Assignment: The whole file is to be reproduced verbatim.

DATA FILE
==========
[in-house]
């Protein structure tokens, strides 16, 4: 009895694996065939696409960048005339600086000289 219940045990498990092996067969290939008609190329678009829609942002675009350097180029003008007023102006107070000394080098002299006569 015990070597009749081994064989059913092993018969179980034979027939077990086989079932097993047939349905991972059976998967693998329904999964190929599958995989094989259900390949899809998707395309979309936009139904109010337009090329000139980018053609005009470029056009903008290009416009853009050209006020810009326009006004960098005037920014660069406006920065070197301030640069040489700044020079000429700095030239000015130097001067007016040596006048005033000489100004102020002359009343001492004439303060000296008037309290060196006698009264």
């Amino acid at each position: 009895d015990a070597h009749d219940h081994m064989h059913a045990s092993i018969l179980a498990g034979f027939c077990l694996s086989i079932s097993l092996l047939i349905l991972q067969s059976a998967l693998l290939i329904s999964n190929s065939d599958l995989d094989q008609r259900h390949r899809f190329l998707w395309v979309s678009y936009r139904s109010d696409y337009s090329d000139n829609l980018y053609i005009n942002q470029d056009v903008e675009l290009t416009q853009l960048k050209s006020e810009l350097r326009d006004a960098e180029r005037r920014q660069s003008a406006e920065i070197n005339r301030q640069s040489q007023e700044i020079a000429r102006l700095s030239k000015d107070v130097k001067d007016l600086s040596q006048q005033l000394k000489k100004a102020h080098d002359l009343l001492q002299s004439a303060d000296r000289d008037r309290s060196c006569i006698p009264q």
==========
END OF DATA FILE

[in-house]
């Protein structure tokens, strides 16, 4: 009895694996065939696409960048005339600086000289 219940045990498990092996067969290939008609190329678009829609942002675009350097180029003008007023102006107070000394080098002299006569 015990070597009749081994064989059913092993018969179980034979027939077990086989079932097993047939349905991972059976998967693998329904999964190929599958995989094989259900390949899809998707395309979309936009139904109010337009090329000139980018053609005009470029056009903008290009416009853009050209006020810009326009006004960098005037920014660069406006920065070197301030640069040489700044020079000429700095030239000015130097001067007016040596006048005033000489100004102020002359009343001492004439303060000296008037309290060196006698009264």
């Amino acid at each position: 009895d015990a070597h009749d219940h081994m064989h059913a045990s092993i018969l179980a498990g034979f027939c077990l694996s086989i079932s097993l092996l047939i349905l991972q067969s059976a998967l693998l290939i329904s999964n190929s065939d599958l995989d094989q008609r259900h390949r899809f190329l998707w395309v979309s678009y936009r139904s109010d696409y337009s090329d000139n829609l980018y053609i005009n942002q470029d056009v903008e675009l290009t416009q853009l960048k050209s006020e810009l350097r326009d006004a960098e180029r005037r920014q660069s003008a406006e920065i070197n005339r301030q640069s040489q007023e700044i020079a000429r102006l700095s030239k000015d107070v130097k001067d007016l600086s040596q006048q005033l000394k000489k100004a102020h080098d002359l009343l001492q002299s004439a303060d000296r000289d008037r309290s060196c006569i006698p009264q």